, is the name of two celebrated mathematicians of antiquity, who are usually distinguished by the epithets, | Hero the elder, and Hero the younger. The first was a native of Alexandria, and the disciple of Ctesias, who flourished in the reigns of Ptolemy Philadelphia and Euergetes I. He was distinguished by his great skill in mechanics, and particularly in the construction of machinery; as a moralist he was inclined to the tenets of Epicurus. He was author of a treatise “De Constructione et Mensura Manubalistoe,” of which a fragment was published in Greek by Bernardino Baldi “Pe Telis conficiendis jaculandisque Liber,” published with notes by Baldi “Spiralia,” published in 1575 by Frederic Commandine and “De Automatorum Fabrica.” These are all to be found in the Louvre edition of the “Ancient Mathematicians.” The younger Hero is supposed to have flourished under the reign of the emperor Heraclius. He was author of “De Machinis Bellicis Geodcesia;” “Liber de Obsidione repellenda et toleranda” and <c De Vocabulis Geonaetricis et Stereometricis." 1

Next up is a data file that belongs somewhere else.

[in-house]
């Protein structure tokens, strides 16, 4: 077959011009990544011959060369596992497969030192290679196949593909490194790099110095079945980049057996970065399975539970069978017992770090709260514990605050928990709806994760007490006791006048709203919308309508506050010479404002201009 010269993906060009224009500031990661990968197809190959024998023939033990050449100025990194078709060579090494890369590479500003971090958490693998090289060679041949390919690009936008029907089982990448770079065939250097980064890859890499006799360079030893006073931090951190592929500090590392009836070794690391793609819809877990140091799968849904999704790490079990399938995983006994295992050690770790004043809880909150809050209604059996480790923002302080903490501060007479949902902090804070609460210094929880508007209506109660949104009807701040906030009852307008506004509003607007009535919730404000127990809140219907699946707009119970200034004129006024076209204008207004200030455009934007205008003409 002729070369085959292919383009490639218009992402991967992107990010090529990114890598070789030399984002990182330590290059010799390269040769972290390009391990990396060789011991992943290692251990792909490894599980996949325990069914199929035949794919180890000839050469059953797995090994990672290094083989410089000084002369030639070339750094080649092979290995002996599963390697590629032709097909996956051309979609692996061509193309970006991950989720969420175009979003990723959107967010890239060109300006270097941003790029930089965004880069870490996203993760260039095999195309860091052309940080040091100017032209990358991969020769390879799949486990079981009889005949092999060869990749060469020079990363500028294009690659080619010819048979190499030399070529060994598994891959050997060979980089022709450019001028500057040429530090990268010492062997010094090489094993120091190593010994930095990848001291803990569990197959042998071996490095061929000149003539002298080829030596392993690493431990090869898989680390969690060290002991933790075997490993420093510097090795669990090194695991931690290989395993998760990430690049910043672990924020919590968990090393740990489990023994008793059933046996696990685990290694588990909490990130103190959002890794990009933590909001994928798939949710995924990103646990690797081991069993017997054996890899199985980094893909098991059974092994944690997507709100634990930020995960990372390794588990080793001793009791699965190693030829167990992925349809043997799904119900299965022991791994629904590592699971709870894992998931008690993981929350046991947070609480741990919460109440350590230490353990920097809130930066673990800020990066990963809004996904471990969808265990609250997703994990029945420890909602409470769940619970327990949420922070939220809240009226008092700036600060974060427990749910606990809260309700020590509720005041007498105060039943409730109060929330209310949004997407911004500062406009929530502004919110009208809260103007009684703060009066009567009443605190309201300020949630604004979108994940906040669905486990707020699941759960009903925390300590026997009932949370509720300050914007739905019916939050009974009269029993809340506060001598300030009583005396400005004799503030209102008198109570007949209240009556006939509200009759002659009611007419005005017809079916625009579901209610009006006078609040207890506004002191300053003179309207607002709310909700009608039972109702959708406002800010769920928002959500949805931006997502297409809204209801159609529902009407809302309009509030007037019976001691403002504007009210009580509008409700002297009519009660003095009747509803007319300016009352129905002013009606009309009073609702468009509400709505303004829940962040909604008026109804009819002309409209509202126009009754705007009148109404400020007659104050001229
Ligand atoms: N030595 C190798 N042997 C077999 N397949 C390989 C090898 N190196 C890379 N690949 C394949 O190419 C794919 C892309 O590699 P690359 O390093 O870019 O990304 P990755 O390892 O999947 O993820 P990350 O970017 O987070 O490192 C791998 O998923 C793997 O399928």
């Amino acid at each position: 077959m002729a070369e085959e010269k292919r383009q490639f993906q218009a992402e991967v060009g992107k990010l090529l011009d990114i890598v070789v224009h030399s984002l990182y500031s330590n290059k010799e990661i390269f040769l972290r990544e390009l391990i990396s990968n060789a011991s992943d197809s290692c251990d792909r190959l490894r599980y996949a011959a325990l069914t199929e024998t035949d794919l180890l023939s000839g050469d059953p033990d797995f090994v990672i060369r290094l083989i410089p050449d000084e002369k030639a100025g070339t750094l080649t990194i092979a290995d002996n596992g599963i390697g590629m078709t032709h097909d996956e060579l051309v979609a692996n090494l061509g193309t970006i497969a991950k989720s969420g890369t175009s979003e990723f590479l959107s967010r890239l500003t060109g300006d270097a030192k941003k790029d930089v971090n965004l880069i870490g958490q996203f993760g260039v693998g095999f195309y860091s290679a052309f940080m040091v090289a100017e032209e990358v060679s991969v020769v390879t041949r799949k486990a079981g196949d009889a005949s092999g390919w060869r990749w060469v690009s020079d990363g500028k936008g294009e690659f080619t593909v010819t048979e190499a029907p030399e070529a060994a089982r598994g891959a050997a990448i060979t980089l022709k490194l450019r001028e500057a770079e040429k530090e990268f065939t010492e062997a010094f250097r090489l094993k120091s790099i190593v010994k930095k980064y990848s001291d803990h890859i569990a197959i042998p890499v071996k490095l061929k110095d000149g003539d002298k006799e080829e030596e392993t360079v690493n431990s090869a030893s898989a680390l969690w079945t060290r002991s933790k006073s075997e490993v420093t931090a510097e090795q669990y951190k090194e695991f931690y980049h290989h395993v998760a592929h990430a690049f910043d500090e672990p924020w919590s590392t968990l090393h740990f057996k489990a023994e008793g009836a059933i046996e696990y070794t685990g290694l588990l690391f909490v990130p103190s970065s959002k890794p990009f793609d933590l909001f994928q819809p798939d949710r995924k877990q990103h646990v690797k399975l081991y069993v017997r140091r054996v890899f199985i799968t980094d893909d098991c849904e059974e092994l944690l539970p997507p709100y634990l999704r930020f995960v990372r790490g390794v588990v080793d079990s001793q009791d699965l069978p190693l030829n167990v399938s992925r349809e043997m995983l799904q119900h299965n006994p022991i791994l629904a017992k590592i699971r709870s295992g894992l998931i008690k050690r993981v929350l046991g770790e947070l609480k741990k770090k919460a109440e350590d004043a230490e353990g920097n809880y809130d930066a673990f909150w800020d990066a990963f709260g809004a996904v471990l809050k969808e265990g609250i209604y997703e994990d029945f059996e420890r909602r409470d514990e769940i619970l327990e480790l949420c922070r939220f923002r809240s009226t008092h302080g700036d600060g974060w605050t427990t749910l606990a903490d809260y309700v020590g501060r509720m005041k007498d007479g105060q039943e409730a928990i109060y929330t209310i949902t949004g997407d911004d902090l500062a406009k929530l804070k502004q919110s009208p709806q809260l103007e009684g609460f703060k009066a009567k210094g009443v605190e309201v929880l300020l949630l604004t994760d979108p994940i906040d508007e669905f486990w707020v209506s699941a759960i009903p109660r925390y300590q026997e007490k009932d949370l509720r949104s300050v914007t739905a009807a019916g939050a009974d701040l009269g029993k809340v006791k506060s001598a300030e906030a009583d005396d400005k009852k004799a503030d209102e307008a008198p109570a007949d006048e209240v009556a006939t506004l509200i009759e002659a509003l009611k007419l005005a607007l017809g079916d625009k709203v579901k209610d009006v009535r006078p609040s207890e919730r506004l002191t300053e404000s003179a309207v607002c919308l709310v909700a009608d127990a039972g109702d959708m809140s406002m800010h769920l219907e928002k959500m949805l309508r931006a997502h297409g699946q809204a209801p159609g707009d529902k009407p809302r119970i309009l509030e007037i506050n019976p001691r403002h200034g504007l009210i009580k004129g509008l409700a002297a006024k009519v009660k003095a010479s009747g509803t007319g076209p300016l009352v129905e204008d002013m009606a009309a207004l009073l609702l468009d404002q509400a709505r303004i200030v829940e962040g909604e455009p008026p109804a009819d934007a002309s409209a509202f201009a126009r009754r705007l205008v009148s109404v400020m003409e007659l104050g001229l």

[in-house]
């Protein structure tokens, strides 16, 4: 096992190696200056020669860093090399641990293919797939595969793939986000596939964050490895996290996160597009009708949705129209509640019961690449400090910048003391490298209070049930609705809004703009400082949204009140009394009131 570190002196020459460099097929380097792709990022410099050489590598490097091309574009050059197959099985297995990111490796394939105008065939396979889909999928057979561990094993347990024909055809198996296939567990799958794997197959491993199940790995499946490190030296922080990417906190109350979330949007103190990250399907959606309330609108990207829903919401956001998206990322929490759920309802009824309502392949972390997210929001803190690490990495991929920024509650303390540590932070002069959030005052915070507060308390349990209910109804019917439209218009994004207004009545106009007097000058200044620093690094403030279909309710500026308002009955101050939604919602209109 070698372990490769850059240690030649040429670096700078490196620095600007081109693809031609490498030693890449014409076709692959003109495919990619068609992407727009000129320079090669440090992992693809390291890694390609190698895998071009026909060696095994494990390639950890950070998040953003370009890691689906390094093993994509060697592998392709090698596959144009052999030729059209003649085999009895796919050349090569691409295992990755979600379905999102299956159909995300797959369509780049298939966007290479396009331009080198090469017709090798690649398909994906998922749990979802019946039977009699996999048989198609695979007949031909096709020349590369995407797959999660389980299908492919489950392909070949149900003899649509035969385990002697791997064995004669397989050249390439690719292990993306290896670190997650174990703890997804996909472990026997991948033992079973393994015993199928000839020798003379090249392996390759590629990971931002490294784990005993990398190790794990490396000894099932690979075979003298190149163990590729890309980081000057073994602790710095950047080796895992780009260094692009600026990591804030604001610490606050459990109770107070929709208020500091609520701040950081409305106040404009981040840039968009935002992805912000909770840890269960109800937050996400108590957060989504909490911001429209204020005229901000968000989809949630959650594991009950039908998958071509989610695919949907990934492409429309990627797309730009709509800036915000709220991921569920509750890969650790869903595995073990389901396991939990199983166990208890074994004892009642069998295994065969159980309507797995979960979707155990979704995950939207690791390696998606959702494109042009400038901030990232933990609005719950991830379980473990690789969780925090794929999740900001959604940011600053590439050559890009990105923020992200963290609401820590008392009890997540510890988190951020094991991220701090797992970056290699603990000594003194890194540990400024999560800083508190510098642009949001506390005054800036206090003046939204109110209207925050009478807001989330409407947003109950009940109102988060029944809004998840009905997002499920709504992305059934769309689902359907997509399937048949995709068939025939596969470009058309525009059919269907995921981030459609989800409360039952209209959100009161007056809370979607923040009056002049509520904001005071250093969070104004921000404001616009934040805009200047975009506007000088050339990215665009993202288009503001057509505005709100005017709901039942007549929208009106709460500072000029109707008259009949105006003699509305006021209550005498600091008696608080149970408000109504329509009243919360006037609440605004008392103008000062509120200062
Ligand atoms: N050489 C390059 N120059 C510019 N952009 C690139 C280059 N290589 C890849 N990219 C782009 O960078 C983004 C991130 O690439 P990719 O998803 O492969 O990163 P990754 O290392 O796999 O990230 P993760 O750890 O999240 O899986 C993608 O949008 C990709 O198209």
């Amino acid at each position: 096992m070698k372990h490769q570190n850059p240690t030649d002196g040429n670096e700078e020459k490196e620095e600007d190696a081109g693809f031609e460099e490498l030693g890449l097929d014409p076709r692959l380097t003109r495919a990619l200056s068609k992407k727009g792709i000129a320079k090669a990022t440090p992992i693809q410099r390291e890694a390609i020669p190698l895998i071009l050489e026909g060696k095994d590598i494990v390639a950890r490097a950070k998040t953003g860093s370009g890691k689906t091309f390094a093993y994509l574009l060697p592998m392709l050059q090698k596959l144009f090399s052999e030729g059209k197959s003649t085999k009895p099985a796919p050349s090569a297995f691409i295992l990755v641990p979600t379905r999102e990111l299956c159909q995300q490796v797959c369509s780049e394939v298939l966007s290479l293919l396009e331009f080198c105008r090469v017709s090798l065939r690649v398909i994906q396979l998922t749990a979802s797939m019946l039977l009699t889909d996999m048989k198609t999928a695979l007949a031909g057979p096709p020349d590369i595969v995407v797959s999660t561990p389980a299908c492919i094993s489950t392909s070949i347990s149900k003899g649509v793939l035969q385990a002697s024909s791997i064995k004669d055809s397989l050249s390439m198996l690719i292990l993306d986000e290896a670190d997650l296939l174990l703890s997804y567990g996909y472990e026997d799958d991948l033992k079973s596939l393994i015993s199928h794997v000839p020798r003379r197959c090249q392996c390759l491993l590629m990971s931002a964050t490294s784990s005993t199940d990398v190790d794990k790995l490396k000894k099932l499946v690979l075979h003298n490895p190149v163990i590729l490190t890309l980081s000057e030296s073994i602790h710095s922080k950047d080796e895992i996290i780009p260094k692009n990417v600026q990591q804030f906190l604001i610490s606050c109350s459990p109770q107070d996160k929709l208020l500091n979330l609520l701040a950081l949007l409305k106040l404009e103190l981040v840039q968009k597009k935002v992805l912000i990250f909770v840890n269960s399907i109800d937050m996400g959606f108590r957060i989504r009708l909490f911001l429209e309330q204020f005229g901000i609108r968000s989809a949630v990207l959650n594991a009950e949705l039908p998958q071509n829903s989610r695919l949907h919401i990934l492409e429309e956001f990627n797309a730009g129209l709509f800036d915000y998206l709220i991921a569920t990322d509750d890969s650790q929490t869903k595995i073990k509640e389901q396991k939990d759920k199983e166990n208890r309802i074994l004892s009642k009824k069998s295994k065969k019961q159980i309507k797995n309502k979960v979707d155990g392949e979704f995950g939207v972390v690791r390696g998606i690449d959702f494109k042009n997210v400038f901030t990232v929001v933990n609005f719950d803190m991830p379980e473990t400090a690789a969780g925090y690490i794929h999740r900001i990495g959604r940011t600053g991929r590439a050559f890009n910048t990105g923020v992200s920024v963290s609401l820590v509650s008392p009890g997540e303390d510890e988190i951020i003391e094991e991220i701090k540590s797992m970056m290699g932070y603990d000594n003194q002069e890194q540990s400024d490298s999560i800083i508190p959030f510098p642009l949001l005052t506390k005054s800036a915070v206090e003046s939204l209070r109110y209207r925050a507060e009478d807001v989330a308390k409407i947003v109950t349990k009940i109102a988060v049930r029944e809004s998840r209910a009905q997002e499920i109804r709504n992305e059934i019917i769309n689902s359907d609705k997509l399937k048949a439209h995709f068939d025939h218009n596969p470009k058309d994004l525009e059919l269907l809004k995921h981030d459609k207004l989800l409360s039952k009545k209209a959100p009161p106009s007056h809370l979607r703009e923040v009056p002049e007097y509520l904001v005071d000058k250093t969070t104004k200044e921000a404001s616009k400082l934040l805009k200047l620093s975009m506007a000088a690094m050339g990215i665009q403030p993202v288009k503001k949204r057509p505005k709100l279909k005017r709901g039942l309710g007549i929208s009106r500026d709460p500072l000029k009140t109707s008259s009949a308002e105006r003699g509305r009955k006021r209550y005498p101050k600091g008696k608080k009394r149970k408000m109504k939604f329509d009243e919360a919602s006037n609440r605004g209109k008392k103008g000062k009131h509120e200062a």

1 Dict. ttist Fabric. Uibl. Grcec. Saxii Quomast.